Audio Gear Considerations (Eternal Kaz)

Eternal Kaz


Video is great, but as people say, audio is 50% of video.

There are many choices when it comes to microphones, and it can seem a bit confusing at first. Where do you start?

There’s XLR vs USB, Dynamic vs Condenser, even 3.5mm?! That’s a lot of choices.

I started my journey in 2016 as a young content creator and have added audio gear to my collection throughout the years. This meant a lot of researching and experimenting with what works for me. Let’s break it down!

USB vs. XLR vs. 3.5mm—what are those?

USB, 3.5mm, and XLR are the type of connections that the microphones have. Out of the three, XLR is the one that needs a little bit more before it gets to the computer.

USB is as simple as it gets: you plug the connection onto the mic, and then the USB goes to the PC. It’s a plug-and-play solution. You can change the “gain” or loudness of the microphone from the PC or the microphone itself if it has those knobs.

No USB to 3.5mm connectors! That will add lots of noise and make the audio recording sound horrible.

3.5mm is not usually the preferred method to use for more professional PC microphones, but it’s also plug-and-play. You’ll mainly see this type of connection in lavalier microphones (those little mics that clip on your shirt) or shotgun-style microphones that connect to a camera and your phone. There’s nothing stopping you from using it on the PC, though.

Finally, we get to XLRs, which need an extra tool before they can connect to the computer. You can’t plug an XLR straight into your PC. Yes, there are XLR to USB connectors, and they will technically get your audio from the XLR microphone to the PC—but it will be so hissy that it is unusable.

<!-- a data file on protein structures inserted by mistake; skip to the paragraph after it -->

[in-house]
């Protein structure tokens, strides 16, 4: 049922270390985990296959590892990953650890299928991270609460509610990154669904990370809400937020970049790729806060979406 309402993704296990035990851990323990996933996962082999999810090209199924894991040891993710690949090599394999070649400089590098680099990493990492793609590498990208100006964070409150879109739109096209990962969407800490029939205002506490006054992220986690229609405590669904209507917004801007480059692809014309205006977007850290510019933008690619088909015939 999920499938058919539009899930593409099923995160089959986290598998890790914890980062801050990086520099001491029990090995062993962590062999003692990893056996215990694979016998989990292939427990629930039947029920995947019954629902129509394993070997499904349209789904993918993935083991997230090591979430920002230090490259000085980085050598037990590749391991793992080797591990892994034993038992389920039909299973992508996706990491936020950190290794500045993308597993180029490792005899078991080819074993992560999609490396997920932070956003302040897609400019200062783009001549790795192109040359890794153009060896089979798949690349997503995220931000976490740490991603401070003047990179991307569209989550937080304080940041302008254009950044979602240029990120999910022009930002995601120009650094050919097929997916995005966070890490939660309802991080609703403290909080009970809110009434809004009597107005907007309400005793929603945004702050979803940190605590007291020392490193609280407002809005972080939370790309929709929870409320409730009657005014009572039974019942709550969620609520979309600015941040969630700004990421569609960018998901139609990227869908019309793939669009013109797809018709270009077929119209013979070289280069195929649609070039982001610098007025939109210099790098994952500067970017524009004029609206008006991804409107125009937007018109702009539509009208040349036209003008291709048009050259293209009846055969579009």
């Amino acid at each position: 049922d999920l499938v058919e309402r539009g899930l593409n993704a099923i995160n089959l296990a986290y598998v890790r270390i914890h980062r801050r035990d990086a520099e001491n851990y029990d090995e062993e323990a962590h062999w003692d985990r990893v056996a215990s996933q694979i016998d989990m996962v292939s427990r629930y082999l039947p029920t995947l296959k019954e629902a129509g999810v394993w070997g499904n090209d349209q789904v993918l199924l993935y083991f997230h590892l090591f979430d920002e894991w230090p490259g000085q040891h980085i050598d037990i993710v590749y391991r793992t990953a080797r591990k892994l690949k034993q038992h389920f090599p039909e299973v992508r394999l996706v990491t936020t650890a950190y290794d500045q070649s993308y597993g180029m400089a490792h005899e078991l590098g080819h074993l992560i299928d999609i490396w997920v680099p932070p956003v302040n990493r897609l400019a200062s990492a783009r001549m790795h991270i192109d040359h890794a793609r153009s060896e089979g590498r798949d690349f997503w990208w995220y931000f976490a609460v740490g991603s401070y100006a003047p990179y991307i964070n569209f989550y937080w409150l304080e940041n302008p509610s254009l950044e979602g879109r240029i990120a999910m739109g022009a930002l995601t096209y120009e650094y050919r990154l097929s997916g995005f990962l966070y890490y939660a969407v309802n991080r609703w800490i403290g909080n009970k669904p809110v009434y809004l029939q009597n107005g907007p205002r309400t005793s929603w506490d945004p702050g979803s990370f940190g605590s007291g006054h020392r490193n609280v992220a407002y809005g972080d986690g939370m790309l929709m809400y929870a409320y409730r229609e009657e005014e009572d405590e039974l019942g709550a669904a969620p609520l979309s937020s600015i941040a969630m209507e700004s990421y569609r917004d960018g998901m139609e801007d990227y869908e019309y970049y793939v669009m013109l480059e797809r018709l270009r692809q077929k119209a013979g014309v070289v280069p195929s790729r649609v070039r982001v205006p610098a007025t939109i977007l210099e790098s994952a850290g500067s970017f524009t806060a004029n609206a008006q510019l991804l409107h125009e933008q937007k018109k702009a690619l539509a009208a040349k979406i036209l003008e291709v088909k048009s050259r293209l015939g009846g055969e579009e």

What you need to get for an XLR microphone is an audio interface. The audio interface sits between the XLR microphone and the PC. You’ll probably want a USB audio interface for simplicity, but you can also find analog outputs if you really want to, which would add even more steps.

You connect the XLR microphone to the XLR input in the audio interface and then connect the interface’s USB output to the PC. This is because XLR is analog and needs to be converted to digital before it reaches the PC. That’s the job of the audio interface, and you’ll want to adjust the “gain” or loudness of the microphone on the audio interface instead of on the PC.

People normally pick XLR microphones because there are more controls and add-ons you can customize before it reaches the computer. If you’re just starting out, USB may be the way to go, and you can consider moving to XLR later.

That covers the main points of the type of connectors, so we’ll move onto Condenser vs. Dynamic microphones.

Condenser vs. Dynamic: what’s the difference?

There are a lot of technical aspects (with pictures) that can be written about the differences between condenser and dynamic microphones, but we’ll skip all that today.

Condensers are sensitive microphones that are made for a quieter setting. They have the full spectrum of sound, and will pick up everything if you’re not careful. You can find these in studio settings for vocals, but they can also work in your home.

A quick story about my experience with condenser mics: